At the other extreme, I have also heard cases where the music all but obliterates the voice over. This technique may work well in some forms of popular music, where the drums, guitars and keyboards may be more the star of the show than the vocals. (And thatís OK if that is your intent.)

But in our industry the vocal is of utmost importance. Itís our message and it pays the bills.

MIXING IS AN ART


I get finished spots that have been on the air, that suffer from this malady. These are mostly local retail spots and promos, not national network stuff. Drowning out the voice with music is even worse than mixing the music too low.

This is why mixing is an art, not just a science. Anyone can have a fully functional recording and production studio on their computer desktop these days.

But just because you have the tools and even know what buttons do what in your DAW (digital audio workstation), that does not mean you have developed the ear and skills required to properly mix a voice with music in the most effective way possible.

Even those who have mastered the technical skills of recording and mixing do not, necessarily, have that intangible ability to choose and then incorporate music well with a voice over track. The best ones do, of course. Thatís why they continue to be in such demand in the industry.

But, sadly, many do not and, even more sadly, they are producing sub-standard demos for VO performers who will learn a hard lesson or two after their money has been spent and the demo is out there not doing them much good.

CHOOSE DEMO TEAM WISELY

Be very careful in the production of your demo. Donít rush.

Choose the producer and engineer very carefully, Listen to some of their existing work before you plunk down your hard-earned money.

There are predatory demo "millsĒ out there. Anyone who has been in this field for more than a week knows this. (At least they should.) And even if they are honest, sincere and "niceĒ people, that does not necessarily mean they know what they are doing, technically or creatively.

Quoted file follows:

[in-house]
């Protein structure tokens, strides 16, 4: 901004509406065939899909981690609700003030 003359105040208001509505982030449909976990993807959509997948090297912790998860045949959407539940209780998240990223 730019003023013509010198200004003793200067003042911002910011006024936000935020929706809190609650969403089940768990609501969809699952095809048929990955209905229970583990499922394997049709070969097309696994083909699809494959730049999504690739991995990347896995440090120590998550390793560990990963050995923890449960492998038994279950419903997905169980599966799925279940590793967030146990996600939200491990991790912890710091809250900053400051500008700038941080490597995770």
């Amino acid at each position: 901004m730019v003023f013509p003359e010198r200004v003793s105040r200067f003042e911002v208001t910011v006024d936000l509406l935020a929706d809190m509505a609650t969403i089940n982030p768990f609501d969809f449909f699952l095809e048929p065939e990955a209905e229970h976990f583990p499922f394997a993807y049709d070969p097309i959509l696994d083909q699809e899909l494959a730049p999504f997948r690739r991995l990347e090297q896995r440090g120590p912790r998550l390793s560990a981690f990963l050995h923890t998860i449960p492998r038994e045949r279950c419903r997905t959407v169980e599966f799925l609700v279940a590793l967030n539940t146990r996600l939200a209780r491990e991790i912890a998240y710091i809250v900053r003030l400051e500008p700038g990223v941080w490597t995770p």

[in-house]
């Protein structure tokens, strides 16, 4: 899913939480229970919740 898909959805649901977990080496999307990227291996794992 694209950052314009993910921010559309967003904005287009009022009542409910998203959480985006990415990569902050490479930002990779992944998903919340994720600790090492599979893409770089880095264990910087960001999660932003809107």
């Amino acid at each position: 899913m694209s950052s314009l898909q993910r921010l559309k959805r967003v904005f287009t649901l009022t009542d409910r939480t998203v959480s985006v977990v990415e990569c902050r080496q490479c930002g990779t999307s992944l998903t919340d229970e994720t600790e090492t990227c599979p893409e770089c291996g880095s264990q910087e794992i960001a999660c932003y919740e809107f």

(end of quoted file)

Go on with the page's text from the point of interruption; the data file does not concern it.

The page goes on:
Someone once said to me, "you canít teach TASTE.Ē Amen.

If the relationship between voice and music is treated with respect in the production process, and good, solid production techniques are used, the result will be much greater than the sum of the separate elements. The message will leap out of the listenerís speakers and grab them where they need to be grabbed.

And they may not, consciously, realize exactly why this particular spot really cooks for them (all the better if they donít, really). They just know they got the message very clearly and they had a great time in the process.
------------------------
ABOUT PETER
Peter Cutler has been an audio engineer since 1972, starting at a public radio station at the age of 15. He's been recording live acoustic music for the Folkscene Radio Program since that time, and has spent many years engineering radio and TV commercials, promos, movie trailers and narrations in several Hollywood studios. For the past 25 years he has worked closely with Marice Tobias, recording and engineering all of the VO demos she has directed in that time. In addition to this work, he offers editing and mastering of demos consisting of existing tracks and demo "piece work." He and his wife, Deborah, run Fiddlers Crossing (A Gathering Place) in Tehachapi, CA, which presents live acoustic music on a regular basis.  

Email: petercutlerdemodoc@gmail.com
Fiddlers Crossing: http://fiddlerscrossing.com

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Comments (3)
Jen Gosnell
3/27/2015 at 4:38 PM
Great article, Peter! One would think the standards you adhere to would be de rigeur, but I've learned the hard way that they are not! I'll have to go listen to Marice's demos now. :-)
steve hammill
3/10/2015 at 11:39 AM
Your post is a strong argument for dry demos with strong reads. For better or worse, that's not in style.

In the old days we used clips from our work to make our next demos. These days, copyright concerns make that risky business...so we're back to the demo.
Howard Ellison
3/5/2015 at 9:55 AM
Arrrgh, music! I love the stuff, but as the great Louis Armstrong said - there's only two kinds: good and bad. And when either kind is misapplied to voice... well, you've articulated it perfectly, Peter.

Of course it should be intertwined, of course the level, tempo and tonal distribution should be nuanced. Often, even on national TV (happens to me in UK, birthplace of excellent audio) it is not only 'bad' music but too busy, too loud. The brain switches mode between music and speech - so why confuse it?

An expert engineer/producer says levels can always be eased back at least 6dB without in any way compromising the creative arc, yet with a great gain in intelligibility. Clients should bear in mind: THEY know every word of the script, the audience does not.